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How do you think .ita would have behaved if she was in that situation( %hy( Each night we dream. In some wisdom traditions they advocate develo ing the a!ility to l"cid dream. #his means that one !ecomes $awa%e& in the dream ' one is a!le to %now that one is in a dream state( and th"s one can control the content o) the dream. *nce achieving that a!ility each night we get to dream whatever will ma%e "s ha y. *nce we can do this we will ro!a!ly go thro"gh all the ossi!ilities we co"ld ever want+ i.e. we co"ld have every s"ccess we desire, we co"ld $e- erience& every activity we wo"ld ever want to e- erience and so )orth. .e may even dream very scary dreams, ones in which we might )ail to $!eat the dragon or the monster.& In that case, when we are a!o"t to die in the dream, we wa%e " . /.e0re always sa)e !eca"se dee down some as ect o) conscio"sness always remem!ers we are dreaming.1 2)ter some time o) !eing a!le to do whatever we wish, we might want to )ace greater challenges. .e might have a dream which seems to last 75 years. .e might try to )orget we are dreaming in the dream so it seems more real. 3inally, one night we set " #4E most di))ic"lt challenge we can ossi!ly imagine. #he challenge we will "ltimately choose, according to these wisdom traditions, is the li)e we are living right now. #he challenge is to wa%e " )rom this li)e, which is really 5"st a dream. It0s a challenge !eca"se we are convinced that this li)e is the really real world and not a dream. 6omment on how this tho"ght e- eriment relates to the )ilm. %ho is the most noble of the characters in the film( %hy( At the end of the film Phil wants to help every person he can. He is like a $odhisattva from the $uddhist tradition. 5The $odhisattva is a person who attains enlightenment and chooses not to !go off to 6irvana" until everyone else is enlightened.7 Phil can also be seen as the prisoner dragged from Platos cave. nce the prisoner is outside and sees the .eal %orld, he has care and pity for all the other prisoners still trapped inside the cave. He wants to go back and make their world as good as possible. $ecause Phil knows the truth regarding what will happen to each of them on 8roundhog -ay, he is able to save them, like the man choking at dinner. /omment on whether you think that Phil, in this respect, has left Platos cave. Phil seems to be trying to reach the Platonic 9orm of the !Perfect -ay" at the end of the film. /omment on how Platos idea of perfection is a powerful idea which drives human behavior. 5)snt the motivation for perfection something that drives all athletes, musicians, and writers, etc.(7 There is story of a man who gets an audience with 8od. He asks 8od to show him Heaven and Hell. 8od takes him first to hell. He shows the man a ban+uet hall set for a magnificent feast. The table is beautifully set with the finest china. There are delicacies of every sort. The people at the table cannot eat because the silverware is : feet long. The forks are too long for them to reach their mouths so they are starving to death. The man is appalled. Then 8od takes him to Heaven. )t too is a ban+uet hall with an identical set up, the best food and : foot long silver ware. )n this room everyone is happy and well fed. Here the people feed each other. How does this story relate to the film( The film works on least at three levels. ;7 )ts a pleasant comedy. <7 )t is a morality tale. =7 )t depicts the spiritual +uest for enlightenment. '#plore how these might relate to Platos tri>part soul. 9or a long time Phil tries, unsuccessfully, to woo .ita. .ita sees his attempts as insincere. He thinks saying the right words and memori,ing the right information will be enough to win her affection. He believes that appearing to be a certain kind of person is e+uivalent to being that person. /ompare his failed attempts and eventual success to 9reires two systems of education.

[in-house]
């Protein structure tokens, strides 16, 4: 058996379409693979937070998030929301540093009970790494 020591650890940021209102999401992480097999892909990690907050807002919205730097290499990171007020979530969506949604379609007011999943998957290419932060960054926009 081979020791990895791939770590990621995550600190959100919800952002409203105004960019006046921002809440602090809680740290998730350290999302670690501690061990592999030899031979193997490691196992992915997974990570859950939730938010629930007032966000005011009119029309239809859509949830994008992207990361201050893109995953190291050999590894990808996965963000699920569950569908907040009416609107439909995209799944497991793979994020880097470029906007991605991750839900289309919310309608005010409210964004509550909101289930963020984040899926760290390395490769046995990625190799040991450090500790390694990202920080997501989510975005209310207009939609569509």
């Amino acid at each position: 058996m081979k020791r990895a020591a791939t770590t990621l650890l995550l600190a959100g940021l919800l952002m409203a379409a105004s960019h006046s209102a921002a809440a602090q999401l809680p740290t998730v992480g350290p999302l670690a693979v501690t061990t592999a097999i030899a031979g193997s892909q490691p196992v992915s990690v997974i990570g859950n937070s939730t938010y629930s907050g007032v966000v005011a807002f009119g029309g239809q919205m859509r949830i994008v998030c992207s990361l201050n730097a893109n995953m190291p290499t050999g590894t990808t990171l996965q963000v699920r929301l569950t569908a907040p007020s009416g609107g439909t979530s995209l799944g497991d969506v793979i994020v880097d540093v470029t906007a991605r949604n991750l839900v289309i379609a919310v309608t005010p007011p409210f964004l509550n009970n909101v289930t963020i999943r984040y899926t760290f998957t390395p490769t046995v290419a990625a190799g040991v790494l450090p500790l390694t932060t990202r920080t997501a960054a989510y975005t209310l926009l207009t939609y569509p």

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.eincarnation is the idea that we will live many lives successively in order to finally work off our ?arma and finally get off the wheel of suffering. /omment on how the film is showing a version of reincarnation. Part of the attraction of video games is the e#perience of being able to !play the game longer" by learning the skills, the terrain and being able to master the universe within the game. As one gets to further, higher levels of difficulty, the rewards increase and thus keep people playing the game. -iscuss how this idea is relevant to the film. )f there were a virtual reality game in which you could relive a certain day over and over, trying to perfect it, what day would you pick and why. %hat keeps you from living every day as if it were within your power to perfect( i.e. would you say that you !live your life" or does !life live you"(